Airbnb CEO Brian Chesky attends the Cannes Lions on June 20, 2016, in Cannes, France.
Richard Bord | Getty Images
Airbnb’s stock on Thursday fell more than 3% after the company reported its second-quarter earnings. The company beat Wall Street’s expectations for revenue and bookings but warned about expected volatility from the Covid delta variant.
Here’s how the company did:
- Earnings: Loss of 11 cents per share
- Revenue: $1.34 billion vs. $1.26 billion forecast by Refinitiv
The company reported 83.1 million nights and experiences booked, up 29% from the first quarter and up a whopping 197% year-over-year after the travel industry collapsed a year ago amid the wake of the Covid-19 pandemic. Analysts polled by StreetAccount had expected 79.2 million nights and experiences booked.
Revenue came in at $1.34 billion, up nearly 300% year-over-year.
Gross booking value, Airbnb’s way of tracking host earnings, service fees, cleaning fees and taxes, totaled $13.4 billion, up 320% year over year and above the $11.56 billion FactSet consensus.
Airbnb’s net loss narrowed to $68 million for the quarter, down more than 88% from a net loss of $575.6 million a year prior.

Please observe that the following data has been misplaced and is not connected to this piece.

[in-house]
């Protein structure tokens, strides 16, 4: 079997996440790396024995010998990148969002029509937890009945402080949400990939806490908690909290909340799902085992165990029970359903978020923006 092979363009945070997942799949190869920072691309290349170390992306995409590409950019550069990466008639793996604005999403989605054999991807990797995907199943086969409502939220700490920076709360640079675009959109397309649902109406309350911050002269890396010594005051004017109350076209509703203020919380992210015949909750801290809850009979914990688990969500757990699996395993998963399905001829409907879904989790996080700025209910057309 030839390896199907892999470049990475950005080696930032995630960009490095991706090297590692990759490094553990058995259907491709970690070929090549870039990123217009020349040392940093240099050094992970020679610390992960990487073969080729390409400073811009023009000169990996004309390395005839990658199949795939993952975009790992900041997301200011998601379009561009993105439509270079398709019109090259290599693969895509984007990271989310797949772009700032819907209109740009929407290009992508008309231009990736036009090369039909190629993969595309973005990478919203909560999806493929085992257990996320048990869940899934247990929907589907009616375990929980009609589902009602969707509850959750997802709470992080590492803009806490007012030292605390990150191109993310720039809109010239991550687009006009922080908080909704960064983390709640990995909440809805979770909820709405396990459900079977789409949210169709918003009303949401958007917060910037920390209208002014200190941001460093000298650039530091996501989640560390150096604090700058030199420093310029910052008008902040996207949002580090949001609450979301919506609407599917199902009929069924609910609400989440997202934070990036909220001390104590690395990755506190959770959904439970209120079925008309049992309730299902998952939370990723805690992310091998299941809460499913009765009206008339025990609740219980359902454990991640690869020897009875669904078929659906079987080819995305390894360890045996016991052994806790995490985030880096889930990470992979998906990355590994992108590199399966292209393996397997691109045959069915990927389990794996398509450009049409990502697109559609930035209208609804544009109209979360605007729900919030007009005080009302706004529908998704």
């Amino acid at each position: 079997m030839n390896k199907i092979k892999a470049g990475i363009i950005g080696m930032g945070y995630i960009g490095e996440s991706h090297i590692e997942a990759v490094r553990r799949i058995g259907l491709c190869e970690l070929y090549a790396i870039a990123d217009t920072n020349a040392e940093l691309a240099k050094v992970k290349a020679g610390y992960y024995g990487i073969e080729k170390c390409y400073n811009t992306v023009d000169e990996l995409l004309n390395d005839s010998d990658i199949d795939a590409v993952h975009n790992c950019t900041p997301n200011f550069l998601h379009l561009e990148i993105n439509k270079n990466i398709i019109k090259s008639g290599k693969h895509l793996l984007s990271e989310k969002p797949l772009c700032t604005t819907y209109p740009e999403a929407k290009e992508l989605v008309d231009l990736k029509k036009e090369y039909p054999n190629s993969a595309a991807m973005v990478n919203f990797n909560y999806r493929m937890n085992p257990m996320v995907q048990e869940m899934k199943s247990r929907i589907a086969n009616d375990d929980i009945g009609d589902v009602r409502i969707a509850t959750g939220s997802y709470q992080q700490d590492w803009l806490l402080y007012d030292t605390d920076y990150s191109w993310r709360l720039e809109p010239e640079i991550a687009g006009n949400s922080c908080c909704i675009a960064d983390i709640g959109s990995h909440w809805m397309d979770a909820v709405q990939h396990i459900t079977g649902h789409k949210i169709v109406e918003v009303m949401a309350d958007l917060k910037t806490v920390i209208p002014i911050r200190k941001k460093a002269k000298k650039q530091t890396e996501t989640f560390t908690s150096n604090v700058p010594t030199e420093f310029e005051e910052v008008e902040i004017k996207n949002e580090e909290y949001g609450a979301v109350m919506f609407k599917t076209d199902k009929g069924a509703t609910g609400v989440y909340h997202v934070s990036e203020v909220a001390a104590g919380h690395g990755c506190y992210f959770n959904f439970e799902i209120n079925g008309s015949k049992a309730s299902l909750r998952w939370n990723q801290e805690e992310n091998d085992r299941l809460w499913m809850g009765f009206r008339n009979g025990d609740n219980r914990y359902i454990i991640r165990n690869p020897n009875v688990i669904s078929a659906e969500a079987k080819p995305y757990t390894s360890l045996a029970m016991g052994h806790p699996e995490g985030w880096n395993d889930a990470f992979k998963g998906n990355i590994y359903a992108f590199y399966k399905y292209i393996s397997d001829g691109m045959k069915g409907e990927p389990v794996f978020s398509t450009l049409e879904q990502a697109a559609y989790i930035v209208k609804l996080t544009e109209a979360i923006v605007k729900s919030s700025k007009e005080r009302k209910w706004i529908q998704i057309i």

Its average daily rate rose to $161, up from $160 in the prior quarter, reflecting an increase in the amount customers are spending for homes and experiences. That figure was up 41% year-over-year.
In its letter to shareholders, the company warned that it is bracing for volatility as a result of the Covid-19 delta variant. Airbnb said it expects delta to affect travel behavior, specifically in regards to how often and when guests book and cancel.
But despite delta, the company said it expects the third quarter to deliver its strongest quarterly revenue on record. Airbnb also said it expects the third quarter to deliver its highest Adjusted EBITDA dollars and margin ever.
The company said vaccination progress and containment of new variants will be variables that impact how the company performs in the fourth quarter.
“We do not yet know how willing people will be to travel in the fall as compared to summer,” the company said in its shareholder letter.